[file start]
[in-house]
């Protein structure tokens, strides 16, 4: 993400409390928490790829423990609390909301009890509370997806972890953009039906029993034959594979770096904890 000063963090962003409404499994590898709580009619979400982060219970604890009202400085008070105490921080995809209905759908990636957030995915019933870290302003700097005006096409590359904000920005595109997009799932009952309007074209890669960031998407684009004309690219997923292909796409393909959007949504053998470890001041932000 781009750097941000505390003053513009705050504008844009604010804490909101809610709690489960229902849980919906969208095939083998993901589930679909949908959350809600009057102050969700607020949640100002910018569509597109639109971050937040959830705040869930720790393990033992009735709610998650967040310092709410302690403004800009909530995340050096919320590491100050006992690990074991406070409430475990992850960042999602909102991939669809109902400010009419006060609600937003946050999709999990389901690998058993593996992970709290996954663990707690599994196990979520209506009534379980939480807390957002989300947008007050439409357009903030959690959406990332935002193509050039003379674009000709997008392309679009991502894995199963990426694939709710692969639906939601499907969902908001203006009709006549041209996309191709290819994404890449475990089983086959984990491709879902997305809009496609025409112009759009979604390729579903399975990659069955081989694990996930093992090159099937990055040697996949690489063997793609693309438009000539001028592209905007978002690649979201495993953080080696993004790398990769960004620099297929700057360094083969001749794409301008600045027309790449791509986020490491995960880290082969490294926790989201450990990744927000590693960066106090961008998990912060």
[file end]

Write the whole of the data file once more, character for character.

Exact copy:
[in-house]
């Protein structure tokens, strides 16, 4: 993400409390928490790829423990609390909301009890509370997806972890953009039906029993034959594979770096904890 000063963090962003409404499994590898709580009619979400982060219970604890009202400085008070105490921080995809209905759908990636957030995915019933870290302003700097005006096409590359904000920005595109997009799932009952309007074209890669960031998407684009004309690219997923292909796409393909959007949504053998470890001041932000 781009750097941000505390003053513009705050504008844009604010804490909101809610709690489960229902849980919906969208095939083998993901589930679909949908959350809600009057102050969700607020949640100002910018569509597109639109971050937040959830705040869930720790393990033992009735709610998650967040310092709410302690403004800009909530995340050096919320590491100050006992690990074991406070409430475990992850960042999602909102991939669809109902400010009419006060609600937003946050999709999990389901690998058993593996992970709290996954663990707690599994196990979520209506009534379980939480807390957002989300947008007050439409357009903030959690959406990332935002193509050039003379674009000709997008392309679009991502894995199963990426694939709710692969639906939601499907969902908001203006009709006549041209996309191709290819994404890449475990089983086959984990491709879902997305809009496609025409112009759009979604390729579903399975990659069955081989694990996930093992090159099937990055040697996949690489063997793609693309438009000539001028592209905007978002690649979201495993953080080696993004790398990769960004620099297929700057360094083969001749794409301008600045027309790449791509986020490491995960880290082969490294926790989201450990990744927000590693960066106090961008998990912060």